• The Vatican’s Swiss Guard still wears a uniform designed by Michelangelo in the early 16th century.
  • All gondolas in Venice, Italy must be painted black, unless they belong to a high official.
  • The world’s deadliest recorded earthquake occurred in 1557 in central China. It struck a region where most people lived in caves carved from soft rock. The dwellings collapsed, killing an estimated 830,000 people.
  • The blood of mammals is red, the blood of insects is yellow, and the blood of lobsters is blue.
  • In ancient Egypt, the entire family would shave their eyebrows off as a sign of mourning when the family cat died.
  • Almonds are members of the peach family.
  • Jeremy Bentham, a British philosopher who died in 1832,left his entire estate to the London Hospital provided that his body be allowed to preside over its board meetings. His skeleton was clothed and fitted with a wax mask of his face. It was present at the meeting for 92 years.
  • A young lady named Ellen Church convinced Boeing Air Transport that her nursing skills and love of flying would qualify her to assist with the passengers and emergencies. She became the first known stewardess.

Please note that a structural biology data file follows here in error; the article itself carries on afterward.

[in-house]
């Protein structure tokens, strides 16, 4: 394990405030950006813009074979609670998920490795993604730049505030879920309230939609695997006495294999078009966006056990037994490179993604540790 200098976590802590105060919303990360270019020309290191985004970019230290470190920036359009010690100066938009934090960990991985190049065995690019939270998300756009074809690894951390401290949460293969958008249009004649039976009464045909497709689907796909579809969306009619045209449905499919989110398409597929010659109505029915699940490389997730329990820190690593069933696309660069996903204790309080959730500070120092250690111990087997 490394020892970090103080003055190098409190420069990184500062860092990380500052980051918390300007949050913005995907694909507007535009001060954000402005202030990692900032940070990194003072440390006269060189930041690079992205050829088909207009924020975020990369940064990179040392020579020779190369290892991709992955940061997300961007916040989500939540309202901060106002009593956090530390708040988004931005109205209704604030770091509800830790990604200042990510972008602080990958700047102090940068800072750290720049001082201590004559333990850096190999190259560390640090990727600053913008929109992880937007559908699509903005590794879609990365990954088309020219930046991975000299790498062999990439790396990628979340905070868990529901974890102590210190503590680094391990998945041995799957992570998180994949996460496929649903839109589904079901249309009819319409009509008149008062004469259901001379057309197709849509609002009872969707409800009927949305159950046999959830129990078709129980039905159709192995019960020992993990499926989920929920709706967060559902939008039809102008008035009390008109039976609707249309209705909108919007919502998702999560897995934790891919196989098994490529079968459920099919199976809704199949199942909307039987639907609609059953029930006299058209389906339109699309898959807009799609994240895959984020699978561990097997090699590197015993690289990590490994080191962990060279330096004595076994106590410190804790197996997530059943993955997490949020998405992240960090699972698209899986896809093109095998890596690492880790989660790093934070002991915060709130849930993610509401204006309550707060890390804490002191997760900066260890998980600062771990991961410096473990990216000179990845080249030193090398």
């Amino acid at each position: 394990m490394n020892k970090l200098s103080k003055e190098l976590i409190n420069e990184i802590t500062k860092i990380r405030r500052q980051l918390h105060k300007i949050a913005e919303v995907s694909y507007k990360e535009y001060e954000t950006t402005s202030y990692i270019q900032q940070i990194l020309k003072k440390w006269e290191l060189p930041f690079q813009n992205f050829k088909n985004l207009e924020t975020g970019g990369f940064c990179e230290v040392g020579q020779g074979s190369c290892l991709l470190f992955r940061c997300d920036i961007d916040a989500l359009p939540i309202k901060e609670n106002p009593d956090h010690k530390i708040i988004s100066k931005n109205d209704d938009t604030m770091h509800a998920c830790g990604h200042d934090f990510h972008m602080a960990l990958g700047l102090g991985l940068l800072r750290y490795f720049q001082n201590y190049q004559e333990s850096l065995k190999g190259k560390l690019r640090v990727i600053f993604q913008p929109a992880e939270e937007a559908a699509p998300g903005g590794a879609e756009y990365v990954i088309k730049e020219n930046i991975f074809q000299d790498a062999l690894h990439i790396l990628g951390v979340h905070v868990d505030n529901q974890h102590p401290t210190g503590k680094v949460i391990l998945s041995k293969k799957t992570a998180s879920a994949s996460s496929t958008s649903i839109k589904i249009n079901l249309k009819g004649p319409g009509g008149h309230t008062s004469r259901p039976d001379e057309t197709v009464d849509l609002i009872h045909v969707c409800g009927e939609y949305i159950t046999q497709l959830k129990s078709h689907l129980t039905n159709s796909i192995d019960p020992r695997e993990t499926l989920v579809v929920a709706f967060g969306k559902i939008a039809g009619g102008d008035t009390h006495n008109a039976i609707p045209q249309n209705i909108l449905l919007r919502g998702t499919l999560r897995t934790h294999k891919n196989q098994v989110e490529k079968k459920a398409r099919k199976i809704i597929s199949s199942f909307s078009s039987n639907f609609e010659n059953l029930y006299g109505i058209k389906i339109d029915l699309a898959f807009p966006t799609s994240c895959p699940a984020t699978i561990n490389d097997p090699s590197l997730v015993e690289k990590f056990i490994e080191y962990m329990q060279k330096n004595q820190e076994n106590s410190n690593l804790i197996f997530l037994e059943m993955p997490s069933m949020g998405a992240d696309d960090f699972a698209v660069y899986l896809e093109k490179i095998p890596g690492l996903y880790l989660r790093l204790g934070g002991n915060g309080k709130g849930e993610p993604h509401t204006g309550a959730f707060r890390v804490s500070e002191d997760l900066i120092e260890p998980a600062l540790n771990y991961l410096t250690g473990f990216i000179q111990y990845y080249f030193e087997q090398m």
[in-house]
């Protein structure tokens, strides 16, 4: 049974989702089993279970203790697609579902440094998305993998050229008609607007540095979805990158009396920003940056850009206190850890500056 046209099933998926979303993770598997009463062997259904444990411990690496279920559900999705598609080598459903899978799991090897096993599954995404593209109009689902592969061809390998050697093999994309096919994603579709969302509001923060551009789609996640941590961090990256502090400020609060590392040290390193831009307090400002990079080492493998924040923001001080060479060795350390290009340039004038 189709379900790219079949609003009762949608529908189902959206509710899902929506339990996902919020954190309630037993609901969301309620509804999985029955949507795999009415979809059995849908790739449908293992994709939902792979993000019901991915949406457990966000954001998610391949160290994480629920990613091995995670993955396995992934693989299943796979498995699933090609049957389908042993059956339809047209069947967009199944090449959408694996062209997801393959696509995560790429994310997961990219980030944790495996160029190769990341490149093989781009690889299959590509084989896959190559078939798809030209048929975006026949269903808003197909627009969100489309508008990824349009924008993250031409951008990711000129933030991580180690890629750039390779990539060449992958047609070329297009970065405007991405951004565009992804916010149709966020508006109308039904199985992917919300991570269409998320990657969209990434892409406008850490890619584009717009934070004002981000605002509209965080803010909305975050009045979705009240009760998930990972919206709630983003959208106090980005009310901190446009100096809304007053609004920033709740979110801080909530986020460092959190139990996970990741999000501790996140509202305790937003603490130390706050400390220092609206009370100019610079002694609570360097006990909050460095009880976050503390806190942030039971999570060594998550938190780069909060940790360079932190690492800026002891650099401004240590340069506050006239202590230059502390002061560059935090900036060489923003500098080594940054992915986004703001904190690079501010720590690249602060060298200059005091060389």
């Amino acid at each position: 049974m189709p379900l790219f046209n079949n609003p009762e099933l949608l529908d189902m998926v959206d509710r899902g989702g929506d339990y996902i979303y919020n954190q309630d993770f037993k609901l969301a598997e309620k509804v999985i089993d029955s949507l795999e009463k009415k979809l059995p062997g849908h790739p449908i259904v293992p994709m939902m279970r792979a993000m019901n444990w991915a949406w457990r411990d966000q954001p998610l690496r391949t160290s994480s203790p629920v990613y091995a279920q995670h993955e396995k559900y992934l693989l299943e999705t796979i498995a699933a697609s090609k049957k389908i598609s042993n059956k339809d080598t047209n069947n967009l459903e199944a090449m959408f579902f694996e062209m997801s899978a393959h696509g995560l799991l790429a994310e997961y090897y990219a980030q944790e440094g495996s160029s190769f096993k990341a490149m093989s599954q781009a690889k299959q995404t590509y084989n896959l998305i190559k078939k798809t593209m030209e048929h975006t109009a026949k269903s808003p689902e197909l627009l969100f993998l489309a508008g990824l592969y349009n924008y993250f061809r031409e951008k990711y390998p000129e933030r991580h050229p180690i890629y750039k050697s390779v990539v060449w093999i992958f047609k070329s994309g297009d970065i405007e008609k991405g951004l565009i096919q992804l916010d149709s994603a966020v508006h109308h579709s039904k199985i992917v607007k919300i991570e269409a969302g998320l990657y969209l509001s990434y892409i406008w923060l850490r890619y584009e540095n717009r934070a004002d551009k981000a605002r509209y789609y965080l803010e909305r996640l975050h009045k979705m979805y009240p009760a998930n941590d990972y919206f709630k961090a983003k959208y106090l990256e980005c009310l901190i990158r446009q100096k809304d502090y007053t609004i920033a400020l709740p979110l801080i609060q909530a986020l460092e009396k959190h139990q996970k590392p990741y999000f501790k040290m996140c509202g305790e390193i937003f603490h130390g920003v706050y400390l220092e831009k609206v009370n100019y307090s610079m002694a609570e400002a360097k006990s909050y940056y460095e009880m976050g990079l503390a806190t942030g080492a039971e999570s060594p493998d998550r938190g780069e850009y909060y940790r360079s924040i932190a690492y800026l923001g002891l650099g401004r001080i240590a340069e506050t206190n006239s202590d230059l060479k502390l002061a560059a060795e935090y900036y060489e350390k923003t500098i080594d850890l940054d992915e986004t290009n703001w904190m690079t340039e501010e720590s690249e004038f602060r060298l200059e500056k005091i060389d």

Language Interesting Facts

  • The “you are here” arrow is called  an ideo locator.
  • The word “trivia” comes from the Latin “trivium” which is the place where three roads meet, a public square. People would gather and talk about all sorts of matters, most of which were trivial.
  • The word “Checkmate” in chess comes from the Persian phrase “Shah Mat,” which means, “the King is dead”.
  • The sentence “the quick brown fox jumps over the lazy dog” uses every letter in the English language.
  • Canada is an Indian word meaning “Big Village”
  • The three words in the English language with the letters “uu” are: vacuum, residuum and continuum.
  • Clans of long ago that wanted to get rid of their unwanted people without killing them would burn their houses down–hence the expression “to get fired.”